Title: Builder, carpenter
Birthdate: 1830
Death Date: April 27, 1889
Plot Location: Section 149, Lot 119

Screenshot (2074)

A fascinating story should accompany one of Mount Moriah’s more notable monuments, but in this case the story may not seem as impressive as the structure. Not that William Galbraith didn’t live a good and apparently successful life, but there just aren’t many details available to paint a more complete picture. 

Both he and his wife, Martha, were born in Ireland, but there is no information about parents or siblings. They married on April 3, 1857 at Southwestern Presbyterian Church. It was a young congregation without a building of its own so services were held at a fire station (then called a “hose house”), and that was probably the Galbraiths’ wedding venue. Their first child was a son, followed by four daughters. The youngest, Annie, died at 18 months.

There was no 1860 census located and no war record for William. His first mention in a city directory was in the mid-1860s as a stonecutter. In the mid-1870s he was listed as a builder. A number of Sheriff’s Sales mentioned his name as the purchaser of some properties. This would have been where he made a good income during a boom in home-building. In the late 1880s he just called himself a carpenter.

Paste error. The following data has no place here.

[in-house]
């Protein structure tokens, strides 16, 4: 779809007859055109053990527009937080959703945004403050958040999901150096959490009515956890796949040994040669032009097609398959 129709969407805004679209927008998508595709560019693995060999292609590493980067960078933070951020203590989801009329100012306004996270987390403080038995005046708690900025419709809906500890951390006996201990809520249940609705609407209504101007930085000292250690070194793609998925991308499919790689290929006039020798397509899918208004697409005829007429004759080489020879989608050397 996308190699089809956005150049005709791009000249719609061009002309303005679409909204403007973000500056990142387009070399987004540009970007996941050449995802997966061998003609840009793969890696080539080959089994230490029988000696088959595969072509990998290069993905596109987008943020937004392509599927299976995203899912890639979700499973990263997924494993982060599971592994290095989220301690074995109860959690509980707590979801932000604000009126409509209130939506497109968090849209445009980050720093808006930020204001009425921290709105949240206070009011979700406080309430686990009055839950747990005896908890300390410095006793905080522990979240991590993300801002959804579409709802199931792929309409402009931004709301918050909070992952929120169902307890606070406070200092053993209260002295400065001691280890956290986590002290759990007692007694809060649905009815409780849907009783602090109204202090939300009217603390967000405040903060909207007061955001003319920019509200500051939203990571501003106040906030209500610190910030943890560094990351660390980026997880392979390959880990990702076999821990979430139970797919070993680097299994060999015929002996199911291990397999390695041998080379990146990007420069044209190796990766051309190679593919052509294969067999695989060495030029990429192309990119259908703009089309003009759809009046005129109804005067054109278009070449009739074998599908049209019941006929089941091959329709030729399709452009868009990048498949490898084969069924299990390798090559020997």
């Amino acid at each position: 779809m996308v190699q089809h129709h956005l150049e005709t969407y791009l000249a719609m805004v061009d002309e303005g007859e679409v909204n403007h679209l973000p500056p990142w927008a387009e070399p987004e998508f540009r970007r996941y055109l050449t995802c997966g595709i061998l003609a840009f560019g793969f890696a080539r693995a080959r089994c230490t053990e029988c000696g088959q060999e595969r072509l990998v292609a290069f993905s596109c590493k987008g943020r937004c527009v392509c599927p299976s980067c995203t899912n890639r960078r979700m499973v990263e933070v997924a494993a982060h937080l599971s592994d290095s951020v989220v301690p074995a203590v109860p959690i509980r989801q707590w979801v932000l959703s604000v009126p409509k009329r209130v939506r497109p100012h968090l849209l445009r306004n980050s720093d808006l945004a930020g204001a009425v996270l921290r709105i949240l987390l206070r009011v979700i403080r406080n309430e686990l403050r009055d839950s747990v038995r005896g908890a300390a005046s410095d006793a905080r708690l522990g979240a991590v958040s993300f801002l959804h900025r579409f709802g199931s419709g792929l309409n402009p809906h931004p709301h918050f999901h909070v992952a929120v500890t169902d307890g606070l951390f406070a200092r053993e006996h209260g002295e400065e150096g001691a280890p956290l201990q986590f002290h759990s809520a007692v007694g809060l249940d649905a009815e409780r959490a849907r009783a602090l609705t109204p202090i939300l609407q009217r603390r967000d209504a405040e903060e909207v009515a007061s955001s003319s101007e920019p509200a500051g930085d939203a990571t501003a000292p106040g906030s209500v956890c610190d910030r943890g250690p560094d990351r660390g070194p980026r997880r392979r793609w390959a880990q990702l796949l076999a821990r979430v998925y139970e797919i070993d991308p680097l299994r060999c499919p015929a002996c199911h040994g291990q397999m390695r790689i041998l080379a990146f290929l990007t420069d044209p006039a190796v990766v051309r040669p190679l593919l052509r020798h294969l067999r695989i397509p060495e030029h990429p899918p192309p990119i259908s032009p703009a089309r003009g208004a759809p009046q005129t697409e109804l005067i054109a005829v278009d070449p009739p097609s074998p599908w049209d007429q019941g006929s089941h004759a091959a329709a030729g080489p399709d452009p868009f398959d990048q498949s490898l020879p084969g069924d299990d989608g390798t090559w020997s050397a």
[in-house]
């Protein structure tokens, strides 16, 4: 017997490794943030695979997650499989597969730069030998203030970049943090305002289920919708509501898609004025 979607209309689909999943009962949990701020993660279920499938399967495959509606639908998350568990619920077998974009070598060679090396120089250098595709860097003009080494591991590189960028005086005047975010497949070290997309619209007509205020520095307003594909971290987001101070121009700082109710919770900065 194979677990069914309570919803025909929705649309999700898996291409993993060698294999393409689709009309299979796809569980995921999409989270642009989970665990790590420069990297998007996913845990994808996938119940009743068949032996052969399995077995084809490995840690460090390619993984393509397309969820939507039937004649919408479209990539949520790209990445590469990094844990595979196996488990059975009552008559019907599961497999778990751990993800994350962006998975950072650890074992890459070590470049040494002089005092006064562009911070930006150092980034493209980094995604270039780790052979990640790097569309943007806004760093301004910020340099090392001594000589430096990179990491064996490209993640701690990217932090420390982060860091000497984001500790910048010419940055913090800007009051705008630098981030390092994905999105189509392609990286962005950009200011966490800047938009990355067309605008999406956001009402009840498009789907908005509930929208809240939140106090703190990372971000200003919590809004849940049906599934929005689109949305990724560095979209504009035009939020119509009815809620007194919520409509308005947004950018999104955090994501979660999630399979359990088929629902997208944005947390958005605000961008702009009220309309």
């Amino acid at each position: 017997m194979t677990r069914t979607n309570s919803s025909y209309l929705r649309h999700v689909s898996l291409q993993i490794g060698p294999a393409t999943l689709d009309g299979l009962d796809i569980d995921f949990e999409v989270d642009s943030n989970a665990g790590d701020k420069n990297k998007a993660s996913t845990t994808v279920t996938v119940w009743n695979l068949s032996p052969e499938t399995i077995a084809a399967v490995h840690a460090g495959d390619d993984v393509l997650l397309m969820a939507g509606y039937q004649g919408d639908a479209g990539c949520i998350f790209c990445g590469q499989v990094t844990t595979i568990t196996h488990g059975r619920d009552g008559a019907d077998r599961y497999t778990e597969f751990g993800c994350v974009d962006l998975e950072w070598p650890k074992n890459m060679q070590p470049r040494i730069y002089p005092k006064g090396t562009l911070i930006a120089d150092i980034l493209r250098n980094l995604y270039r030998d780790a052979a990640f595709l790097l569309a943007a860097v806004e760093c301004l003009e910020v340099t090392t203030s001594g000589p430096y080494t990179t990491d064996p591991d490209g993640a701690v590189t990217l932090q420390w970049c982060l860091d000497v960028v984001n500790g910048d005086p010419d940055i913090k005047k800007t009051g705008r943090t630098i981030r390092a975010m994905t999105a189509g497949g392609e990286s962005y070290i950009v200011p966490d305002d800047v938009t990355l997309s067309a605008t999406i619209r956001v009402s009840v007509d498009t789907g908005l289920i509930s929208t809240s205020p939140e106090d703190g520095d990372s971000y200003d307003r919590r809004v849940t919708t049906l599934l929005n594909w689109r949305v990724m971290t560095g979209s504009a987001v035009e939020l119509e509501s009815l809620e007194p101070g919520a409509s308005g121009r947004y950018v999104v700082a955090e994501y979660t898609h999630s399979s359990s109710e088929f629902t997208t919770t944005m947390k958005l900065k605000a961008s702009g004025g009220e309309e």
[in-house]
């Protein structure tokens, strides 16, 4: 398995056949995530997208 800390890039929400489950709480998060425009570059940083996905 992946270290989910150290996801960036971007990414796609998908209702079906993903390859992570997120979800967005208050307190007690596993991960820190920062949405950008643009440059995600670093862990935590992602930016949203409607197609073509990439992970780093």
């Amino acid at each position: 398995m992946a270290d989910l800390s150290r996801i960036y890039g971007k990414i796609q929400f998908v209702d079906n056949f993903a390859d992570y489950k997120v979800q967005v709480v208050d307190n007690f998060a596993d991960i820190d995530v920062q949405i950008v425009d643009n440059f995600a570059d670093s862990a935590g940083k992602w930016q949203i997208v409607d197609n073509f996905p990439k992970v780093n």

William died from a lung abscess when the three oldest children were in their 20s and the youngest was 15. Martha must have chosen the monument and had the extra-wide plot in Section 149 bordered with neat walls (known as “coping”) and an ornate front entrance. Of course she never envisioned all these slender trees growing within the walls, but they seem to complement the grand lady atop the monument who appears to be rising with them to reach the sky.

The 1900 census finds her and her three grown daughters living in Atlantic City, New Jersey at a home with no mortgage and two live-in servants. None of the girls listed an occupation and Martha listed hers as a “capitalist.” Her son, Robert, married in 1894 and was a real estate agent in suburban Sharon Hill, just to the west of Mount Moriah.

Martha was buried beside her husband in 1905. Her three daughters never married, and each of them are buried here along with Robert (but not his wife or two daughters). The names of two others, John and Willie, are on the same marker as Annie, indicating they died in infancy as well.

Japanese maple tree in front of a monument at Mount Moriah Cemetery

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